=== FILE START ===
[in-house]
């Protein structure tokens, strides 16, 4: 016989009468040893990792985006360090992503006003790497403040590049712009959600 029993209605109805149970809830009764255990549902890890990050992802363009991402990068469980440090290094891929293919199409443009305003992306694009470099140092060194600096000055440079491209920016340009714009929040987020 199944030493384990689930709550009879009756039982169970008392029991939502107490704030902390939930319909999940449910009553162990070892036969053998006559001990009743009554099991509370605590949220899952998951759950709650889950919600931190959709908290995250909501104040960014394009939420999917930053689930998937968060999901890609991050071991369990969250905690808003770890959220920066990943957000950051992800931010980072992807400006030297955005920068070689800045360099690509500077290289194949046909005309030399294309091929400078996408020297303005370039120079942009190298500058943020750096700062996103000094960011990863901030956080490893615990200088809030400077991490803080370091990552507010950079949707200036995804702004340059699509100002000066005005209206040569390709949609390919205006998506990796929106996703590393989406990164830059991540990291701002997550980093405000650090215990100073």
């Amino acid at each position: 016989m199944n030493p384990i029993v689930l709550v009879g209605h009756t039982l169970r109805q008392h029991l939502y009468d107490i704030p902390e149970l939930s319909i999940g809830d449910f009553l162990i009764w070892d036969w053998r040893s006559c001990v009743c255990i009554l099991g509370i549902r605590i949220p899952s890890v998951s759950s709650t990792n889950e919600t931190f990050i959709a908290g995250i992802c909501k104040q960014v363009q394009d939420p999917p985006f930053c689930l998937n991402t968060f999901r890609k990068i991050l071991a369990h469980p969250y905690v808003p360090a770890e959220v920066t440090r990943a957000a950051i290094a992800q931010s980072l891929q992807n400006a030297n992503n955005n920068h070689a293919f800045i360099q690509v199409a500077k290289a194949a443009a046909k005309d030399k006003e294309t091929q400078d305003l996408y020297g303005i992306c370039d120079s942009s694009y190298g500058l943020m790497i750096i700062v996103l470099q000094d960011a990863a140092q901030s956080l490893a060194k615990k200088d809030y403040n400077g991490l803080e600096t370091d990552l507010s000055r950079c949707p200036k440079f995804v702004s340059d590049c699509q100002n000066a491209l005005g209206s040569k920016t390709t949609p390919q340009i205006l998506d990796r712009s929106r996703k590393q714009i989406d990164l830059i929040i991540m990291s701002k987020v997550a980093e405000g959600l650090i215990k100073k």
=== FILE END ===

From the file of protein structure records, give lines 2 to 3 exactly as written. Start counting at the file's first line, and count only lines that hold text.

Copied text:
């Protein structure tokens, strides 16, 4: 016989009468040893990792985006360090992503006003790497403040590049712009959600 029993209605109805149970809830009764255990549902890890990050992802363009991402990068469980440090290094891929293919199409443009305003992306694009470099140092060194600096000055440079491209920016340009714009929040987020 199944030493384990689930709550009879009756039982169970008392029991939502107490704030902390939930319909999940449910009553162990070892036969053998006559001990009743009554099991509370605590949220899952998951759950709650889950919600931190959709908290995250909501104040960014394009939420999917930053689930998937968060999901890609991050071991369990969250905690808003770890959220920066990943957000950051992800931010980072992807400006030297955005920068070689800045360099690509500077290289194949046909005309030399294309091929400078996408020297303005370039120079942009190298500058943020750096700062996103000094960011990863901030956080490893615990200088809030400077991490803080370091990552507010950079949707200036995804702004340059699509100002000066005005209206040569390709949609390919205006998506990796929106996703590393989406990164830059991540990291701002997550980093405000650090215990100073």
């Amino acid at each position: 016989m199944n030493p384990i029993v689930l709550v009879g209605h009756t039982l169970r109805q008392h029991l939502y009468d107490i704030p902390e149970l939930s319909i999940g809830d449910f009553l162990i009764w070892d036969w053998r040893s006559c001990v009743c255990i009554l099991g509370i549902r605590i949220p899952s890890v998951s759950s709650t990792n889950e919600t931190f990050i959709a908290g995250i992802c909501k104040q960014v363009q394009d939420p999917p985006f930053c689930l998937n991402t968060f999901r890609k990068i991050l071991a369990h469980p969250y905690v808003p360090a770890e959220v920066t440090r990943a957000a950051i290094a992800q931010s980072l891929q992807n400006a030297n992503n955005n920068h070689a293919f800045i360099q690509v199409a500077k290289a194949a443009a046909k005309d030399k006003e294309t091929q400078d305003l996408y020297g303005i992306c370039d120079s942009s694009y190298g500058l943020m790497i750096i700062v996103l470099q000094d960011a990863a140092q901030s956080l490893a060194k615990k200088d809030y403040n400077g991490l803080e600096t370091d990552l507010s000055r950079c949707p200036k440079f995804v702004s340059d590049c699509q100002n000066a491209l005005g209206s040569k920016t390709t949609p390919q340009i205006l998506d990796r712009s929106r996703k590393q714009i989406d990164l830059i929040i991540m990291s701002k987020v997550a980093e405000g959600l650090i215990k100073k």